|Carl's Drive-In Barbecue (1941–1956)|
July 17, 1941|
Los Angeles, California
|Headquarters||Franklin, Tennessee, U.S.|
Number of locations
United States |
Carl Karcher (1917–2008) and his wife Margaret (1915–2006) founded the predecessor of Carl's Jr. in 1941, starting as a hot-dog cart in Los Angeles. In 1945, the Karchers moved to Anaheim, California, and opened their first full-service restaurant, Carl's Drive-In Barbecue. As the restaurant became successful, Carl expanded his business by opening the first two Carl's Jr. restaurants in Anaheim and nearby Brea in 1956. They were so named because they were smaller versions of Carl's original drive-in restaurant. That same year, the chain was officially renamed Carl's Jr. and the fast-food chain took off.
In 2016, Entrepreneur listed Carl's Jr. as #54 on their Top Franchise 500 list, which ranks the overall financial strength, stability, and growth rate for the top 500 franchisees in any field across the United States.
- 1 Company profile
- 2 Advertising
- 3 See also
- 4 References
- 5 External links
In 1941, Carl Karcher and his wife, Margaret Karcher (née. Heinz), borrowed $311 on their Plymouth automobile and added $15 in savings to purchase a hot dog cart on the corner of Florence and Central in Los Angeles. From their newly purchased cart, they sold hot dogs, chili dogs, and tamales for a dime, and soda for a nickel. Within a few years, Carl and Margaret owned and operated four hot dog stands in Los Angeles. In 1945, the Karchers moved the short distance to Anaheim, California, and opened their first full-service restaurant, Carl's Drive-In Barbecue at 1108 N. Palm St. (now Harbor). A year later, hamburgers were added to the menu for the first time.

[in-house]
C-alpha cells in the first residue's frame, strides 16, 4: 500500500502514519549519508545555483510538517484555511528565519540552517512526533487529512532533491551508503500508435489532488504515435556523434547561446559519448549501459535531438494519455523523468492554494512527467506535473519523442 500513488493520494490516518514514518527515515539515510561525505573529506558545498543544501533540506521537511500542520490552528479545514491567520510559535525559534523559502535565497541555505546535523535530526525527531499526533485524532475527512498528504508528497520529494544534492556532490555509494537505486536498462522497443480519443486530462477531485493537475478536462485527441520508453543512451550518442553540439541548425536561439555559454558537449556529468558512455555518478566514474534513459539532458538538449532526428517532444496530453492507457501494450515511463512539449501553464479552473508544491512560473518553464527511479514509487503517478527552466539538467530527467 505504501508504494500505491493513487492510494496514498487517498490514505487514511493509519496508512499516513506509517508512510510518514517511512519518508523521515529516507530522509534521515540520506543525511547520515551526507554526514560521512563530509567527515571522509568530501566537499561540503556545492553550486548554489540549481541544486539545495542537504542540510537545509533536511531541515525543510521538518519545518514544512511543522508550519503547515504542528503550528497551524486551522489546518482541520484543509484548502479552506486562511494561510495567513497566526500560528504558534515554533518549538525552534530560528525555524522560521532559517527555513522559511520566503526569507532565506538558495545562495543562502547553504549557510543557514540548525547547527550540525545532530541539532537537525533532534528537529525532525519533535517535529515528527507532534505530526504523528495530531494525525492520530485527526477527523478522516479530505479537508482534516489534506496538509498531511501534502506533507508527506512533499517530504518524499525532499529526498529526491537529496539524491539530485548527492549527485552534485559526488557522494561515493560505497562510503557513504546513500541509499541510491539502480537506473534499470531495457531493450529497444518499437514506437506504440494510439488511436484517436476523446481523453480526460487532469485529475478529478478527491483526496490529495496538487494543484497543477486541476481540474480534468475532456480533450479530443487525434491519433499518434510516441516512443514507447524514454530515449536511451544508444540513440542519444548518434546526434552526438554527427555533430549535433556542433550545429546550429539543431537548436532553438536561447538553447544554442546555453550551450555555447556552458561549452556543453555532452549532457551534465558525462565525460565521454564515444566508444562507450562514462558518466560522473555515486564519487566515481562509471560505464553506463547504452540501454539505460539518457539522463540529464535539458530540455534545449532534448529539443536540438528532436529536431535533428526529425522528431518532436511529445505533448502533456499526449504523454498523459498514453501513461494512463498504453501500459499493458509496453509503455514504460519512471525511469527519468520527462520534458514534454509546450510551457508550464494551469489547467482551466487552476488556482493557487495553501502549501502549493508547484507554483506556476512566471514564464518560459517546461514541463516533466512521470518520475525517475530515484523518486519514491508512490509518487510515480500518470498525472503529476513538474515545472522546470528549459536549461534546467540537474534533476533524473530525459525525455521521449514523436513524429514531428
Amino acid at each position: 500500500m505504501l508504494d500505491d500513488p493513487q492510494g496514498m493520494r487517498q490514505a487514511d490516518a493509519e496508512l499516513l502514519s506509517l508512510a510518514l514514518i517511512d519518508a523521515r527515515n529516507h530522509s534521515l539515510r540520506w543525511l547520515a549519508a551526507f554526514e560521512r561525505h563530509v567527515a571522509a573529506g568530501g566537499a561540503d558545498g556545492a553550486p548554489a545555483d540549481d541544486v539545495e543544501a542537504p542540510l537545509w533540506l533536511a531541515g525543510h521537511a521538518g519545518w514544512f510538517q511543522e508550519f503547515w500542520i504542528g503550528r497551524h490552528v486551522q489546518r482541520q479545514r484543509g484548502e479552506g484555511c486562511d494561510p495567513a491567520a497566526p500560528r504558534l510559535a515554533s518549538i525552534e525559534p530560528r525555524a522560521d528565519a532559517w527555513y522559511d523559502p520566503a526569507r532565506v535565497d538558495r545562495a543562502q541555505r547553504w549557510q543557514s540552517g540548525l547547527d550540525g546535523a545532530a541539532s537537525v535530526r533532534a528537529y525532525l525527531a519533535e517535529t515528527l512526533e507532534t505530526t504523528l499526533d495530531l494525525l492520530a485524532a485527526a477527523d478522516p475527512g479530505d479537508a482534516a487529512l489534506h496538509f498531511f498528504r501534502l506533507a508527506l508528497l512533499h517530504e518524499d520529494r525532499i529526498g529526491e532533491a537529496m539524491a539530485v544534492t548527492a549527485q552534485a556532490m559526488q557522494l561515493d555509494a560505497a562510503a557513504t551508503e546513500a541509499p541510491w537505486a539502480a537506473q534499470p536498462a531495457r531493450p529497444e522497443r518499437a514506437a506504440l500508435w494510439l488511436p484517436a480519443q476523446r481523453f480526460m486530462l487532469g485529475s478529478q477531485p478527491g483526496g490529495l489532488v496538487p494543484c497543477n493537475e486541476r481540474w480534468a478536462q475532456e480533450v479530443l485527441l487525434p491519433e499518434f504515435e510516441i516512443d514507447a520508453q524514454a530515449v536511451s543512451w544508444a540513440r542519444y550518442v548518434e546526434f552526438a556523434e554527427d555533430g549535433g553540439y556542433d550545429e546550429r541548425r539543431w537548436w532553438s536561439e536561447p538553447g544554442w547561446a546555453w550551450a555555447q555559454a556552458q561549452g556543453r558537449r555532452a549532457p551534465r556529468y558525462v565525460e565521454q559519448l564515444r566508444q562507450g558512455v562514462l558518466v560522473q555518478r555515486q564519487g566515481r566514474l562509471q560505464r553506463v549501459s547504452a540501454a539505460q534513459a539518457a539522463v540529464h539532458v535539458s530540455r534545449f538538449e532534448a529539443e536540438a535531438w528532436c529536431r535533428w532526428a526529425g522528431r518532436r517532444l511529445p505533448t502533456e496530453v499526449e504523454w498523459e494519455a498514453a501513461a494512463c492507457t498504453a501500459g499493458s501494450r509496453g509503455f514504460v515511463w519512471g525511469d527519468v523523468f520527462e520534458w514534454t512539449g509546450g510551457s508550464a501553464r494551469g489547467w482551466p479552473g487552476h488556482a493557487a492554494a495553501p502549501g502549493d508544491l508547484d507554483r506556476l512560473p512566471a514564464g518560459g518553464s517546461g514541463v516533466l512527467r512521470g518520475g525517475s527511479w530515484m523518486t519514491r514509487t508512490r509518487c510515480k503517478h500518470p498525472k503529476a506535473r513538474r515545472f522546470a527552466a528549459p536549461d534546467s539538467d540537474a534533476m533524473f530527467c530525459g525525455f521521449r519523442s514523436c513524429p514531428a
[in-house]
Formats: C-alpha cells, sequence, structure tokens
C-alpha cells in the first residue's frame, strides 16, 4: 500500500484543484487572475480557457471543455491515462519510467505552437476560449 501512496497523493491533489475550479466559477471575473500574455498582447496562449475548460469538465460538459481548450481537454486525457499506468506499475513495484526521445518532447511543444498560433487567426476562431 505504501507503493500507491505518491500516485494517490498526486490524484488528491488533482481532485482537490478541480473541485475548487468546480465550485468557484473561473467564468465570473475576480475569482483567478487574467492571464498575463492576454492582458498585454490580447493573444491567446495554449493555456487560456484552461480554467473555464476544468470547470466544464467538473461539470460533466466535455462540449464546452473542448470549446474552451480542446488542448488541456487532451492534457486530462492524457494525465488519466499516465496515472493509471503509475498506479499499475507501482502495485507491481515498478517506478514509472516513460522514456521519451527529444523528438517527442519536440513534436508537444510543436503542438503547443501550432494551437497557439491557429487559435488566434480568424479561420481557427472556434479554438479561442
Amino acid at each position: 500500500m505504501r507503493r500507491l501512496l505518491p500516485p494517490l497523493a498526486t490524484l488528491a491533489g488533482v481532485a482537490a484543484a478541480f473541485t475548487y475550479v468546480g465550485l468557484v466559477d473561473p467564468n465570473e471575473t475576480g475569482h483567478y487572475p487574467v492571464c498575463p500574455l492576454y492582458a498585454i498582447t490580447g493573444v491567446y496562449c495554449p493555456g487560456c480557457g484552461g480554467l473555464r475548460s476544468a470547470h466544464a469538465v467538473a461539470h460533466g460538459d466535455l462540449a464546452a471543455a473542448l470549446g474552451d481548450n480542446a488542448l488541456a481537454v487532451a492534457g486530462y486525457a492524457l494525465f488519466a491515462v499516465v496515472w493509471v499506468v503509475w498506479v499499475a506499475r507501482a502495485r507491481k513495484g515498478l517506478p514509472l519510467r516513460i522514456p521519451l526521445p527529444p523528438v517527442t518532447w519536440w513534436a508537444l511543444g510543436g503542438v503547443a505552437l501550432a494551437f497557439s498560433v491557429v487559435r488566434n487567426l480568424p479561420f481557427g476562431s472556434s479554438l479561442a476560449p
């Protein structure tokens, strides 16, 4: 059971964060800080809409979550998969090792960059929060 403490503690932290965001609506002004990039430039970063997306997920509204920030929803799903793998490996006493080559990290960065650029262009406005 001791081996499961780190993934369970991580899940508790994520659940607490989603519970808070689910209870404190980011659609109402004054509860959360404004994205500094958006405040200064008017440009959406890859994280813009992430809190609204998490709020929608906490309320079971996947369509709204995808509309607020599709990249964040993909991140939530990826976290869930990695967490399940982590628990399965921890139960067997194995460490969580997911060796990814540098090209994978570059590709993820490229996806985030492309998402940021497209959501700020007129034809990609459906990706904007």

In 1956, Karcher opened the first two Carl's Jr. restaurants – so named because they were a smaller version of Carl's Drive-In Barbecue restaurant — in Anaheim and Brea. The first local Carl’s Jr. was built in 1956 on the former Janss Street next to St. Boniface Catholic Church about half a block away from Anaheim High School. That former Carl’s Jr. is now the church’s Bethany Hall. The current flagship Carl’s Jr. is located at 1200 N. Harbor Blvd. By the end of the 1950s, there were four Carl's Jr. restaurants in Orange County, Calif. The restaurants also had a new supervisor, Donald F. Karcher, Carl's younger brother, who would later become the company's president.
By the 1960s, Carl was operating 24 restaurants in Southern California. The company incorporated in 1966 as Carl Karcher Enterprises, Inc., and launched a major expansion of the chain in 1968. The menus were limited for faster service, featuring charbroiled hamburgers, hot dogs, fries, and malts.
By 1975, there were more than 100 Carl's Jr. locations in Southern California, and the company expanded into the northern part of the state. Carl's Jr. celebrated its success by building its Anaheim corporate headquarters in 1976. The following year, it became the first QSR chain to offer salad bars in all 200 locations. The first out-of-state restaurant opened in Las Vegas in 1979. By the end of the decade, sales exceeded the $100 million mark.
In 1980, the company hired its 10,000th employee, doubling its employee count in just three years. In 1981, with 300 restaurants in operation, Carl Karcher Enterprises became a publicly held company. In 1984, Carl's Jr. was franchised for the first time. Carl's Jr.'s menu expanded during the decade with the addition of the Western Bacon Cheeseburger, breakfast items, a charbroiled chicken sandwich line and self-service soda fountains. By the end of the decade, sales topped $480 million at 534 restaurants. The company also opened its first international units in the Pacific Rim. In addition, Carl's Jr. was one of the first chains to introduce a debit card payment system, inviting customers to use their ATM cards in the restaurants.